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Review: It Chapter Two is a satisfying fun-house horror movie

In a way, my hazy memory of 2017’s supernatural horror film It helped me to appreciate the themes in Chapter 2. Character names started to pop up in my head before they were spoken. And a brief flashback brought back to mind some of the past events along with the emotions tied to them. As referenced in It Chapter 2, our memory works to hold onto things that are meaningful to us like significant childhood moments. In other instances, traumatic memories are suppressed until a picture, object, sound or even a smell, triggers it bringing back all the old feelings that were once buried. Repressing memories is a mechanism to help people cope and avoid confronting a stressful or painful incidence. It Chapter 2 takes us back to Derry, Maine where the “Losers’ Club” have to confront what they thought they’ve left behind. Read the rest of this entry

Genre Grandeur: Trance (2013) Movie Review

Trance James McAvoy

This month’s Genre Grandeur at MovieRob is all about British Thrillers! For all the reviews from many awesome movie bloggers head on over to MovieRob.  As always, I pick a movie that I’ve never previously watched. Here’s my take on Danny’s Boyle’s Trance starring James McAcoy:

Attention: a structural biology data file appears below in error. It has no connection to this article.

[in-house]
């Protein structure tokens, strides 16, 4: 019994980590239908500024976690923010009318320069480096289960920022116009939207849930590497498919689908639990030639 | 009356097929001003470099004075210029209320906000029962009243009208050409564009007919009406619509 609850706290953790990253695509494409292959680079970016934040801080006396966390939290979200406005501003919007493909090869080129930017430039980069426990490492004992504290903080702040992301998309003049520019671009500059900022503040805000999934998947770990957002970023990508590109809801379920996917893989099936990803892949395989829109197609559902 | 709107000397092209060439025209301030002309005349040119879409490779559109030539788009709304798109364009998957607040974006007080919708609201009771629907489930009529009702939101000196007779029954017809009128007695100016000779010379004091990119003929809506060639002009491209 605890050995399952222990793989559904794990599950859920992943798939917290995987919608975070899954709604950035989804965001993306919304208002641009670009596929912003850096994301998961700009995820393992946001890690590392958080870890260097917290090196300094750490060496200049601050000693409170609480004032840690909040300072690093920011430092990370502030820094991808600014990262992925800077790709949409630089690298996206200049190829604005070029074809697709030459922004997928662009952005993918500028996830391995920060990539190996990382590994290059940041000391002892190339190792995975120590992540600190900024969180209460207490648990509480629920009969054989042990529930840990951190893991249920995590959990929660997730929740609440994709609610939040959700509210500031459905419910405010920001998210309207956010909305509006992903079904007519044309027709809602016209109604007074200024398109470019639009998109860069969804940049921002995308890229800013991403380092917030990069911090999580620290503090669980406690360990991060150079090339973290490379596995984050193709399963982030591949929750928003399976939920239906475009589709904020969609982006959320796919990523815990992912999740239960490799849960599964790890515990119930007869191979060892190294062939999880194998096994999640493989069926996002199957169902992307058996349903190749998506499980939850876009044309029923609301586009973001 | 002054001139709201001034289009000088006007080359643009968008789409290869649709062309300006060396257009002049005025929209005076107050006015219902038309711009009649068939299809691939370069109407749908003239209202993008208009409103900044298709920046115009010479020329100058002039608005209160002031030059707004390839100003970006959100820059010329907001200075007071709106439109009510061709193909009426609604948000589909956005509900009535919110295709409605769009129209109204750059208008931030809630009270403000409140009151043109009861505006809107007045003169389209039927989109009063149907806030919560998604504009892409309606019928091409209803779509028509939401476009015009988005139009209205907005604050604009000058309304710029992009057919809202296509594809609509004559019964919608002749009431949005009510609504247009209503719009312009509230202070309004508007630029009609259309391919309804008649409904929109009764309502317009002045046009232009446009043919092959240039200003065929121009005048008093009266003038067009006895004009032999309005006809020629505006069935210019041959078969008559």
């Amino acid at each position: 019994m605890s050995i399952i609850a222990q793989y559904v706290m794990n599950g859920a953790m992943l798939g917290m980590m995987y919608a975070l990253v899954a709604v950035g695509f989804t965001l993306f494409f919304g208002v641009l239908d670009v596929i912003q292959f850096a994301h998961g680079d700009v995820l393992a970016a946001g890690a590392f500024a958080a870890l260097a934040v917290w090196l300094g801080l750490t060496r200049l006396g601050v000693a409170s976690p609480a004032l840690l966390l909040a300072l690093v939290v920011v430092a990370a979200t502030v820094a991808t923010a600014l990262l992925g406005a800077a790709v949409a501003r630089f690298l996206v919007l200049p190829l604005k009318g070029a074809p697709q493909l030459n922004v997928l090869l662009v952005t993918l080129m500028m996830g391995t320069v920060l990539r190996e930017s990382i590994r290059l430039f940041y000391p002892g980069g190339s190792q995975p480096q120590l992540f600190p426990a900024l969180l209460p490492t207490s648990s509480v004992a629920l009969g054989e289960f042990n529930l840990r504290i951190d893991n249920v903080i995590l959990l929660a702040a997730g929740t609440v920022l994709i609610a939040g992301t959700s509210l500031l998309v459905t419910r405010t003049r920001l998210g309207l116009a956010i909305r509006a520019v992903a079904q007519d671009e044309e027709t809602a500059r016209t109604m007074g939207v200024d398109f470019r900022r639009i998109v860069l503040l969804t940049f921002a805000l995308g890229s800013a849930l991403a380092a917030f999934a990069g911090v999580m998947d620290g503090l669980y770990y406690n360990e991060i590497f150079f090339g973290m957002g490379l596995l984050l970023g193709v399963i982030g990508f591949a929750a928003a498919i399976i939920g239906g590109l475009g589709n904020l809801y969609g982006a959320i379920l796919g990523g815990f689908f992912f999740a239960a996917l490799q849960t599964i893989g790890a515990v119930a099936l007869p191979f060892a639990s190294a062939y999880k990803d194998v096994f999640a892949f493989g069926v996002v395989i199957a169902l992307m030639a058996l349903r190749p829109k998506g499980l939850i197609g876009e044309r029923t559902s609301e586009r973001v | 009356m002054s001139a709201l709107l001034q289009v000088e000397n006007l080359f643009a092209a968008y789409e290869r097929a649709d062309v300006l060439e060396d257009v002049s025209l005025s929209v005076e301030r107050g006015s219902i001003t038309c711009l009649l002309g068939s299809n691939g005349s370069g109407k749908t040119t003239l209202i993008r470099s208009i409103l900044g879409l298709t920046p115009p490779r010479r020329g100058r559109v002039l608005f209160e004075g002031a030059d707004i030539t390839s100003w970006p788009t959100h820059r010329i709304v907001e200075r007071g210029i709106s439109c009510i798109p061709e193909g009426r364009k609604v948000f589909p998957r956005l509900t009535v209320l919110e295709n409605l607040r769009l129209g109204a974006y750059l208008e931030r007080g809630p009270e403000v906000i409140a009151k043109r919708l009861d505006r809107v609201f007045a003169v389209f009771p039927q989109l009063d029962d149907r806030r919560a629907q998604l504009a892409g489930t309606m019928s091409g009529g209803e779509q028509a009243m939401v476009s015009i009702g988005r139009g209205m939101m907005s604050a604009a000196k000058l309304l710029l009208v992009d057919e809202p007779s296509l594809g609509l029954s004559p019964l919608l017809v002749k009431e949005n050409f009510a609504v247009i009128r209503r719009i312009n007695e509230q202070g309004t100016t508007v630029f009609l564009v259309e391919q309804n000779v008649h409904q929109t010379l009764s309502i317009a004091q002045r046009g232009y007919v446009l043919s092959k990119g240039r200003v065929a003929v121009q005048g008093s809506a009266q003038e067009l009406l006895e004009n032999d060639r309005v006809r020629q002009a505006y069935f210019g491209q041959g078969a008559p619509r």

Trance (2013)
Director: Danny Boyle
Cast: James McAvoy, Rosario Dawson, Vincent Cassel, Danny Sapani

The set up to some of my favorite heist movies involve thieves making clever, elaborate plans only to abandon them when everything goes terribly wrong and as a result must rely on their quick wit to pull off a job against even greater odds. 2013’s Trance is a fresh take on the premise of a heist gone wrong; it’s a savy mixture of mind-bending twists and mysteries which are revealed to be increasingly more intricate as they unfold.

The beginning to Trance’s story is relatively straightforward. An art auctioneer (James McAvoy) gets caught up with criminals (Vincent Cassel, Danny Sapani) and seeks the assistance of a hypnotherapist (Rosario Dawson) to uncover the forgotten memory of what happened when a stolen painting is lost during a heist.

One of the strengths of Trance is how hypnosis is conceptually integrated into the story. From what I’ve heard about hypnosis is that it can’t make a person do something against their will or against their moral fiber. However, it can make a person more receptive to suggestion. So it’s astute for the screenplay to play on the idea of control in the shifting power dynamics between characters and within. Not knowing whether a character’s deepest motivation is truly their own or someone else’s adds to the story’s intrigue.

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